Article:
Small businesses should offer reprieves for employees during the summer months. Use the above tips to make sure the holiday time doesn’t disrupt business. You can ask the professionals at CBS-CBS.com for advice on all matters related to small business, including staffing issues resulting from employee vacations, during a comprehensive business analysis of your company.

How to Fire an Employee Properly

Firing an employee is one of the toughest aspects of being a small business owner or a manager. Even the companies that work the hardest to hire just the right employees occasionally find themselves in need of firing someone. Getting fired is not easy on the employee either. So this is a matter that should be handled as delicately as possible. If you make the employee that’s going to be fired angry, there could be consequences in terms of lawsuits, negative press articles, or even unthinkable situations like the recent business place shooting in Orlando by a fired employee.

Here are several tips from Corporate Business Solutions consultants on how to fire employees properly:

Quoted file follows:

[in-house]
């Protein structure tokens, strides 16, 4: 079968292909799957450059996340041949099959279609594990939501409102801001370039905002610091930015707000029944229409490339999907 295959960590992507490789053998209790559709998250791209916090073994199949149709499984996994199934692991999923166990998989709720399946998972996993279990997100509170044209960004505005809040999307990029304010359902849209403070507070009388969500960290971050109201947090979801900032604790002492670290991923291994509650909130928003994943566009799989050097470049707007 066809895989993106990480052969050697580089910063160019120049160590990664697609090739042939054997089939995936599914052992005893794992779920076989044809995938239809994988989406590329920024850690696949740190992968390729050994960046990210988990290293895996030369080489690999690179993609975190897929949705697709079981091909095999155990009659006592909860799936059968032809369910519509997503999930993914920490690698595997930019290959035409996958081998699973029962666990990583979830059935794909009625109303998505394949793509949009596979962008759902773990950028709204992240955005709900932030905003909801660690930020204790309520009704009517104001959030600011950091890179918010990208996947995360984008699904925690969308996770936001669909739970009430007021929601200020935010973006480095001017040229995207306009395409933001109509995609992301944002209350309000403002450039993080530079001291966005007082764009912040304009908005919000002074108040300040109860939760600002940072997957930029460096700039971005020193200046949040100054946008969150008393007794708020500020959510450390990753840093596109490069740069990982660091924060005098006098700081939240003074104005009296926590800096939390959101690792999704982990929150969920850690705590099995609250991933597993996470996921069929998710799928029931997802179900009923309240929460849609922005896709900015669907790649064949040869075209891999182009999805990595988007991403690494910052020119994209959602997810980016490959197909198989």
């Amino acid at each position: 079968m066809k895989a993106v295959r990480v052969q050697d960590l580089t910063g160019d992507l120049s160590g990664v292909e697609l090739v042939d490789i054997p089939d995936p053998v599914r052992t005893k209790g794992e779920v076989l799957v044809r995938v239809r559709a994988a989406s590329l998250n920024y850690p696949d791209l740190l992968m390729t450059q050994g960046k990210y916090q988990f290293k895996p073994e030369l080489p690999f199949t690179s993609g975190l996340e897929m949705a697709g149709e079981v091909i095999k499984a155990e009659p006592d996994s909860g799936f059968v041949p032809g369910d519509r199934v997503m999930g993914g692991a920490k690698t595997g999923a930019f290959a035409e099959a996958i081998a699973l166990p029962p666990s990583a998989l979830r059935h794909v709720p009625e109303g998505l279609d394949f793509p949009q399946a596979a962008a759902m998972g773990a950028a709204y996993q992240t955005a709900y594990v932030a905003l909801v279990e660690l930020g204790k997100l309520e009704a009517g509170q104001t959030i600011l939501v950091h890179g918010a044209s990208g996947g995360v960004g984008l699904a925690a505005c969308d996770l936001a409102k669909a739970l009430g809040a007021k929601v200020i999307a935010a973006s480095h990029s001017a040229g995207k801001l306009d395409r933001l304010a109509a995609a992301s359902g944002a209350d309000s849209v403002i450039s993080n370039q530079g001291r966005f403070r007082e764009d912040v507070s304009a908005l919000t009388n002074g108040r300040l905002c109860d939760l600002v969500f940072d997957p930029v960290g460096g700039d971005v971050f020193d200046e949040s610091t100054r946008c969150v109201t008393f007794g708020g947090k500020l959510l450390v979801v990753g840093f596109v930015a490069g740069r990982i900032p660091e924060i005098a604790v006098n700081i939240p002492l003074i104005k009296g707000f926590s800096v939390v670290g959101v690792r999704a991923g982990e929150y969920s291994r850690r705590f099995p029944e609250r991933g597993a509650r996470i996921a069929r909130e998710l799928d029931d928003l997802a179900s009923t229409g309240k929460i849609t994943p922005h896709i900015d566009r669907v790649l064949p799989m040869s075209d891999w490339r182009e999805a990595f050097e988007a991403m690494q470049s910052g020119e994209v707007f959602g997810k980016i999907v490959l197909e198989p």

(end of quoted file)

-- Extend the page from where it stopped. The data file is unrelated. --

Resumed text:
Do not resort to abrupt firings unless absolutely necessary – Never fire an employee abruptly, unless it’s a case of a zero-tolerance violation set forth in company personnel policies which put employees on notice what actions subject them to being immediately fired. For example, if the employee gets arrested or is caught red-handed in a crime, then you can fire the person on the spot if those actions are set forth in the personnel policies for immediate termination.

If the firing is the cause of something like poor performance, then the process should be handled gradually. For example, an employee with poor performance should be given fair warnings and opportunities to rectify the situation. If there’s any cause for concern, first discuss the matter with the employee in question. Gently warn that if the issue is not fixed, then you would be forced to fire the employee. It should be well understood by both parties. The gradual firing process also gives the employee time to emotionally prepare themselves for the prospect of getting fired.

Break the news gently – Keep in mind that losing a job is an extremely emotional process. So, employees might react to the news in various ways. Therefore, it’s important to break the news as gently and calmly as possible. Be calm on your side even if the employee is not.